China’s first major defense white paper in four years was published on July 24. While much of its content is familiar from previous white papers, the line taken on the United States and Taiwan is markedly more aggressive, and the political message it sends to both the domestic and the international audience is clear – a strong reminder that the People’s Liberation Army (PLA) is the army of the Communist Party and ideology is key, and that China is a responsible power.
Released by China’s Ministry of National Defense the white paper, titled “China’s National Defense in the New Era,” is the first major defense policy paper to be issued during Xi Jinping’s second term in office and is more comprehensive than earlier versions.
In terms of China’s military strategy and the PLA strategic tasks, the paper mostly reiterates what was included in previous white papers and official statements. China claims to remain committed to the strategic concept of “active defense”, to the no-first-use of nuclear weapons and to building a world-class military that can fight and win wars by 2049 and that is commensurate with China’s international standing. The paper also assesses that, although the country faces difficult challenges, China is still in the middle of an important period of strategic opportunity for development.
From the title of the paper to the actual content, this white paper clearly reflects Xi Jinping’s policy priorities, strategy and global ambitions, and it is entirely consistent with his statement at the 19thParty Congress in 2017. There is the repeated emphasis on the fact that the PLA is the army of the Communist Party, which has been a main theme of Xi’s policies, and that, therefore, political loyalty in the military is paramount.
Three broader issues stand out in this 2019 defense white paper:
Stronger language on Taiwan
Whereas previous white papers devoted only a few lines to Taiwan, this new issue is noticeably more aggressive, sending a clear warning signal to the Taiwanese population that force will be used, if necessary, to achieve China’s goals. With presidential elections coming up in 2020, it reflects the increased sense of urgency in Beijing to solve the issue of reunification.
The 2015 white paper on China’s Military Strategy only devoted three lines to this issue, mentioning that “reunification is an inevitable trend in the course of national rejuvenation” and criticizing “Taiwan independence separatist forces.” This new paper delves deeper into the issue, openly criticizing the Taiwanese government and the Democratic Progressive Party (DPP) of President Tsai Ing-wen for “stubbornly sticking to Taiwan independence,” intensifying hostilities and “borrowing the strength of foreign influence.” It not only reiterates China’s claim that complete reunification is essential to realizing national rejuvenation, it also refuses once more to renounce the use of force in pursuing this goal and openly admits that the recent series of drills and training exercises around the island of Taiwan – 20 or so since early 2018 – are meant to “send a stern warning to the Taiwan independence separatist forces.”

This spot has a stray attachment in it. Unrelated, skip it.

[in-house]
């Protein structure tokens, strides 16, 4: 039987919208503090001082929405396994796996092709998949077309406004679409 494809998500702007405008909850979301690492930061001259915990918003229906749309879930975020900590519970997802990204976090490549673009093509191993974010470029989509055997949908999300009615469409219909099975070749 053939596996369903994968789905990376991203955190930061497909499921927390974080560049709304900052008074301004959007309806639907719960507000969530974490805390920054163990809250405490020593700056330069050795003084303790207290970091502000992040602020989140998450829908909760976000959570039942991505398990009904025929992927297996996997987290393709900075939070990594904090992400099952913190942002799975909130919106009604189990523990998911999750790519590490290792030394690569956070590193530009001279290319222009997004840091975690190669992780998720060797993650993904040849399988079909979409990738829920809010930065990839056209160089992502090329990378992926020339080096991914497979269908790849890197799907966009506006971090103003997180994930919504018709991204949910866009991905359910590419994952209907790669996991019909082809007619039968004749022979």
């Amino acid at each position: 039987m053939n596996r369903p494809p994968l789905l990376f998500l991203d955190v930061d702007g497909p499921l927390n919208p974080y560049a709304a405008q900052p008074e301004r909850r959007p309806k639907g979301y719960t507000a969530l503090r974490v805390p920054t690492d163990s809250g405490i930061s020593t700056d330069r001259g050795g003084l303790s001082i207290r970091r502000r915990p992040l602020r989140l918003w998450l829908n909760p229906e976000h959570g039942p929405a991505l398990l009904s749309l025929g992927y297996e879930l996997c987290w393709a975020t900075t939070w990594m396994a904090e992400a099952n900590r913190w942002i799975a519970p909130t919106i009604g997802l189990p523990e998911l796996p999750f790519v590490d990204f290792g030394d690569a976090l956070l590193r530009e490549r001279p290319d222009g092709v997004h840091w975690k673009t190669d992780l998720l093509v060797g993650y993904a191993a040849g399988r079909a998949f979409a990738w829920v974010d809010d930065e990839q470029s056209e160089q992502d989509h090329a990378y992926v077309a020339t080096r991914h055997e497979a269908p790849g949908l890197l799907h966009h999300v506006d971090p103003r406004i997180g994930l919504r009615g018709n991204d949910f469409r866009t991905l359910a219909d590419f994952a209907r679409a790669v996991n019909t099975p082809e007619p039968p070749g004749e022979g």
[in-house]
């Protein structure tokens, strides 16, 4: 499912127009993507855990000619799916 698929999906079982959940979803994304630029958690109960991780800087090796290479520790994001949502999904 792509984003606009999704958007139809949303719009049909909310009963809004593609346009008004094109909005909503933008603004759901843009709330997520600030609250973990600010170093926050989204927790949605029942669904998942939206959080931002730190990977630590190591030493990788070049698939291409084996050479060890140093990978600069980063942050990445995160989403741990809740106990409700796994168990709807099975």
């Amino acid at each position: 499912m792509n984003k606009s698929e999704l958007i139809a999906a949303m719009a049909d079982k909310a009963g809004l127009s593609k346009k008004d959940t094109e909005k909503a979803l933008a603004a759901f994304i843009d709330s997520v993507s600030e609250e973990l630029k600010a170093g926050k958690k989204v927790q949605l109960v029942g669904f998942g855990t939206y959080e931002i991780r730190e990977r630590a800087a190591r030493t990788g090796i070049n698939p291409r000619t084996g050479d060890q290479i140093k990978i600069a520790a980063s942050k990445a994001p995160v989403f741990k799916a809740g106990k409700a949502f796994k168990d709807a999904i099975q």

Not-so-subtle criticism of the United States
Some of the white paper’s strongest language is reserved for the role of the United States in the current international security situation. The international security system and order, China claims, are undermined by “growing hegemonism, power politics, unilateralism and constant regional conflicts and wars.” This, the paper implies, is to a large extent Washington’s doing. The US is accused of double standards on the issue of non-proliferation, and of undermining the strategic balance in the region through the deployment of the THAAD missile defense system in South Korea. Furthermore, the white paper calls out the United States’ “wrong practices and provocative activities” regarding a host of issues, including arms sales to Taiwan, sanctions on the CMC Equipment Development Department and “illegal entry” into China’s territorial waters and air spaces near “relevant islands and reefs” – a clear reference to the South China Sea.